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Seward welcomes first cruise ship, kicking off summer tourism season

Riley Board

Seward welcomed its first cruise ship of the season, the Norwegian Jewel, at the harbor on Monday [May 8], after it completed a seven day voyage from Vancouver, BC — kicking off the summer tourism season.

“It was really exciting to have people back into our office asking about what to do with their days,” said Kat Sorenson, executive director of the Seward Chamber of Commerce. “Our shuttles are really busy to and from the cruise ship terminal to town. So it's definitely kind of an unofficial start to the tourist season here in Seward.”

She says despite recent snowfall and a late spring, guides and tour companies have been preparing.

“It's been a little weird this summer because we did just have a snow storm,” she said. “So while everybody's out, training their new kayak guides, or trying to get their property ready for visitors for the summer, they are also shoveling snow. But it has been fun to see everybody come back to town and get excited for the summer season.”

The cruise ship is one of 102 scheduled to dock in Seward this summer, bringing passengers to town, in addition to train passengers on the Alaska Railroad’s Coastal Classic route from Anchorage, and independent travelers. Sorenson says all those travelers impact the city’s hospitality industry.

“Restaurants are definitely getting a little bit busier,” she said. “I know that a lot of them are opening up this week and next. So it's really exciting. It's a great time of year.”

Like much of Alaska, Sorenson says Seward is seeing an uptick in visitors since the COVID pandemic, and people are staying longer in town. Last summer, Seward saw visitor days increase by 37 percent from the year before.

“Meaning that people are coming for more than one night, they're staying for upwards of five days exploring everything that Seward has to offer, and kind of becoming more involved with the community and engaging more with their visits,” she said

According to Seward Chamber of Commerce visitor data, the average length of stay was about three nights, and the city saw over 284,000 visitors, totalling over 1.8 million visitor days. Sorensen says that’s a positive tourism trend.

“It's a lot easier on our community, if we have the same amount of visitors for longer, instead of more visitors visiting for a day, that's much less turnover, much less interaction, and people start to figure out the lay of the land once they're here for a day or two,” she said.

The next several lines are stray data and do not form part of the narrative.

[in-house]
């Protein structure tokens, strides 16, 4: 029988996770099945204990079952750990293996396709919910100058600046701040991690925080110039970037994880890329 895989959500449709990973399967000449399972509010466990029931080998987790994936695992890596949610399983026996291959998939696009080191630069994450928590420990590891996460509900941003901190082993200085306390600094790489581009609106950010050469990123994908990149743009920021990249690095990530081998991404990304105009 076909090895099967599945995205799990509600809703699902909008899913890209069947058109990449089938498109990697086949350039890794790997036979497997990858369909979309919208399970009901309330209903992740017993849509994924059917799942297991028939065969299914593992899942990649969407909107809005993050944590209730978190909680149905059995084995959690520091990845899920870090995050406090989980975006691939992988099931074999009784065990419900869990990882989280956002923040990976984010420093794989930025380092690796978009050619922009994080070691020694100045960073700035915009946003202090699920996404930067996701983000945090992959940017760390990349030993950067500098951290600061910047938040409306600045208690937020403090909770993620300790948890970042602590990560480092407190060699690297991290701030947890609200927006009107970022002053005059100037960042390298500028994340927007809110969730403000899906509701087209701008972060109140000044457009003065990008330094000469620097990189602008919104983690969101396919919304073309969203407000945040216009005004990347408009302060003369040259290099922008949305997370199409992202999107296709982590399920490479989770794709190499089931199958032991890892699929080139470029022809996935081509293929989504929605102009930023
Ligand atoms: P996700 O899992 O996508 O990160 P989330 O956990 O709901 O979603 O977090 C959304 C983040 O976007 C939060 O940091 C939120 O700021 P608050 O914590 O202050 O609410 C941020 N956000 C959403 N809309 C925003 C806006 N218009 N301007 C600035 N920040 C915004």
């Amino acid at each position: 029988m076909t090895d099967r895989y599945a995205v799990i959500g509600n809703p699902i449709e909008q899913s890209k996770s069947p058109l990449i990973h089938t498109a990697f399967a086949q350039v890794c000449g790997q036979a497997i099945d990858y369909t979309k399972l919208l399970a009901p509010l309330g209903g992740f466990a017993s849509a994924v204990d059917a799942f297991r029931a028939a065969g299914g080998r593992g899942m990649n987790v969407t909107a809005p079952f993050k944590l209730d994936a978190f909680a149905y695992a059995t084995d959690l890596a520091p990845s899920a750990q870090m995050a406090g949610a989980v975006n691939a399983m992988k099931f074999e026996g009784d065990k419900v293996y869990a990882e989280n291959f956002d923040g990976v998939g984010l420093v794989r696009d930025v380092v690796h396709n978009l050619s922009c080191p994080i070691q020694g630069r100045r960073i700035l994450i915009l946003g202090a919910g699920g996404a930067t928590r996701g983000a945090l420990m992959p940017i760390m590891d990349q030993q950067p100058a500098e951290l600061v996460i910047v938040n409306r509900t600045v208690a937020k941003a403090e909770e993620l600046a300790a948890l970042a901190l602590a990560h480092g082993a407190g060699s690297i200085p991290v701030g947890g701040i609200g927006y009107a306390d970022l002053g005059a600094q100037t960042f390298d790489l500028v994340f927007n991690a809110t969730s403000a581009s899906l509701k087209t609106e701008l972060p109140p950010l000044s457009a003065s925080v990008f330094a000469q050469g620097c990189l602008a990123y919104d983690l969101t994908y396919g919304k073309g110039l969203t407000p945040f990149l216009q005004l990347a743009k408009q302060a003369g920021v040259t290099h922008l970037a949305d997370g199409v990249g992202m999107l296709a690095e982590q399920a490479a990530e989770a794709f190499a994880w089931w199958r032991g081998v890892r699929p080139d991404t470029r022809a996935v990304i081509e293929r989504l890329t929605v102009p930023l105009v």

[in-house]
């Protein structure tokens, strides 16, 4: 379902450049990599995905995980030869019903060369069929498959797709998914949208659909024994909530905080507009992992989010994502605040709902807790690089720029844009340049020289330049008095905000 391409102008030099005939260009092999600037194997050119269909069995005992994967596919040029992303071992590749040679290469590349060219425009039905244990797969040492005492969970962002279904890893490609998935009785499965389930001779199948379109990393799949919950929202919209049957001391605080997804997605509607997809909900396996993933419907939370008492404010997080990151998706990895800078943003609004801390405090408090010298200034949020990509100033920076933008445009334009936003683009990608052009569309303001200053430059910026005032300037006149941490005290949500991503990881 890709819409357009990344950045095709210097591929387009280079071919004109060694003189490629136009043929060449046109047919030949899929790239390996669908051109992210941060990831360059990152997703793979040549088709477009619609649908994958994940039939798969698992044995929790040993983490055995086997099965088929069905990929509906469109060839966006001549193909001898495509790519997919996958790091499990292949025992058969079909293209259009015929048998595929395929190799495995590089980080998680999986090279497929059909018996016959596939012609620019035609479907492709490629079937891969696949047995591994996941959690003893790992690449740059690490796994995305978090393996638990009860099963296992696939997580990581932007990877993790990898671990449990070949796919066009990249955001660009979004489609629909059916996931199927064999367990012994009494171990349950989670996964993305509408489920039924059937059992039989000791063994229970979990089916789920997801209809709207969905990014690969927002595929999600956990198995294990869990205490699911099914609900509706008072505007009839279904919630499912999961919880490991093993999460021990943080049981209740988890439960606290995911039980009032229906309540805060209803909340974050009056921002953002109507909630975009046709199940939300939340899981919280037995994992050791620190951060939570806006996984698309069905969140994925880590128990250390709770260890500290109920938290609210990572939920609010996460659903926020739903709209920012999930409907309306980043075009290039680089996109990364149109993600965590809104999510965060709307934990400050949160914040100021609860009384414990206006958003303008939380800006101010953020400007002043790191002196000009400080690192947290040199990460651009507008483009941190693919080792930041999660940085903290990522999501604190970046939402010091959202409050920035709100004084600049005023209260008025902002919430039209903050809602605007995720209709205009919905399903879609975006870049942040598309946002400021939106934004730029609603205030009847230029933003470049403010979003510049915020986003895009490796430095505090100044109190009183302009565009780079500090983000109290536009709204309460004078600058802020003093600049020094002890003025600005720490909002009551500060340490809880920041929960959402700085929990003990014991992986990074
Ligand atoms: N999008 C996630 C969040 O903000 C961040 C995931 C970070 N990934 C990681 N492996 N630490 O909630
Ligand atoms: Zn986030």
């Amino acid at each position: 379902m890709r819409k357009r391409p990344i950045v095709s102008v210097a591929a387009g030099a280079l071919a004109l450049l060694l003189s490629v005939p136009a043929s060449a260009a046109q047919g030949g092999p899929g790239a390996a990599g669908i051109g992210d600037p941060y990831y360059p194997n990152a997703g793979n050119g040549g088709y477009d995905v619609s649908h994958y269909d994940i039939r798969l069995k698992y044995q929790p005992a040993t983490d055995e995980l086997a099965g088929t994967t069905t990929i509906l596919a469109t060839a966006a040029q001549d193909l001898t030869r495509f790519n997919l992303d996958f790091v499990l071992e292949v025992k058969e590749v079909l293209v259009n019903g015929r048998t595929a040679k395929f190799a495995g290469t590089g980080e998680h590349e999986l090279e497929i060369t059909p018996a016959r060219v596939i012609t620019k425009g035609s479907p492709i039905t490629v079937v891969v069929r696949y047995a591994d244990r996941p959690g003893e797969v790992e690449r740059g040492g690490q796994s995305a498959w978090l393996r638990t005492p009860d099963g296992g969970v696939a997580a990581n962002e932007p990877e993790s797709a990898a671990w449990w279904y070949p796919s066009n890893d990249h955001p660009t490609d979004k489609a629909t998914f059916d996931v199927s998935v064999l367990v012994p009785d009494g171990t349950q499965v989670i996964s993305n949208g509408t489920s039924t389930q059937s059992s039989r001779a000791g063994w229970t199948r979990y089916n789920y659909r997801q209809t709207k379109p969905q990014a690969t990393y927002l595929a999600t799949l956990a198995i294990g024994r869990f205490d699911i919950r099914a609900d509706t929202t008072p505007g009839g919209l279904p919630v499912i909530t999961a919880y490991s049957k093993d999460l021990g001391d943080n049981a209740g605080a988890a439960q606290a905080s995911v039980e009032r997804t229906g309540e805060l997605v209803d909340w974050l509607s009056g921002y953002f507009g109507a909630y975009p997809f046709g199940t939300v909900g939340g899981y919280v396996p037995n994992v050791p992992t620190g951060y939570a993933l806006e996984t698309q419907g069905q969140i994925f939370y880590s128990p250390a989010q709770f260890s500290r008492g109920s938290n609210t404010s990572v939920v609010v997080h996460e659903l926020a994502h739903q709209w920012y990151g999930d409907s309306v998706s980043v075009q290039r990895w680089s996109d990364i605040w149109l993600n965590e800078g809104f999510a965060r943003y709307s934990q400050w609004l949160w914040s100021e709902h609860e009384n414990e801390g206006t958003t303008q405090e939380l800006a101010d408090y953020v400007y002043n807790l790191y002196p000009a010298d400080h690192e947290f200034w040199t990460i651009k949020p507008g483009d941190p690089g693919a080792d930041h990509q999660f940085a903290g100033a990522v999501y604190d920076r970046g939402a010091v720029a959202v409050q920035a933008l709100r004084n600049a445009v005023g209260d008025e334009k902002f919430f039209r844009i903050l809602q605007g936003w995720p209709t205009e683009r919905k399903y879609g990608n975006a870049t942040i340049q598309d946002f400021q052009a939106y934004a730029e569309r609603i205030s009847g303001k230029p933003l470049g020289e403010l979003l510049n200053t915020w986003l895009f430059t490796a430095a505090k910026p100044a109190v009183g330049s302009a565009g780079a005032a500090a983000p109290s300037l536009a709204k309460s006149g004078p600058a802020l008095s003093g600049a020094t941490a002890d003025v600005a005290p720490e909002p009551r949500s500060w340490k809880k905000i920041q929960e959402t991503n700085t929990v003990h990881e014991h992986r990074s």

She says Seward’s location was an advantage during the pandemic, when Alaska residents would make weekend trips to the community.

“A lot of people come down to Seward for the weekend from Anchorage or over from Homer and Kenai and it's a really good spot to get a weekend away or get out on the water to go halibut fishing, or to check out Kenai Fjords National Park,” she said.

Kenai Fjords National Park is one of the most visited parks in Alaska, and has seen an increase in visitors during the last three years of the pandemic, like other national parks throughout the state, including Katmai, Glacier and Denali.

With the influx of tourism, many Alaskan communities have struggled with staffing and housing employees. Sorenson says so far, there’s a mix of Seward businesses still looking to hire and house workers.

“From what I've heard, staffing is relatively okay,” she said. “There's always the outliers of people who are struggling to fill one or two last positions, or I've heard a few stories of people having employees that change their mind and don't come up to Alaska last minute. So the scramble there to see what the solution is.”

But, she says, it isn’t as bad as 2021, when businesses across the city were drastically understaffed.

COVID is also a concern with an influx of large groups to small Alaskan communities, and Sorenson says the Seward Community Health Center provides testing and vaccines, and a free shuttle pickup.

“I do know that they are constantly engaged and interacting with the city to get vaccinations to those who want them and get treatment and tests for those who want them,” she said. “So while it may not be at the forefront of everybody's mind, as it has been in the past two years, or three years, I guess, the Seward Community Health Center is a great resource for our community.”

The next cruise ship is scheduled for Thursday, followed by about four dockings per week for the rest of the month.

Corinne Smith is an award-winning reporter and producer who hails from Oakland, California. She’s reported for KFSK in Petersburg, KHNS in Haines, and most recently as a fish reporter for KDLG’s Bristol Bay Fisheries Report.
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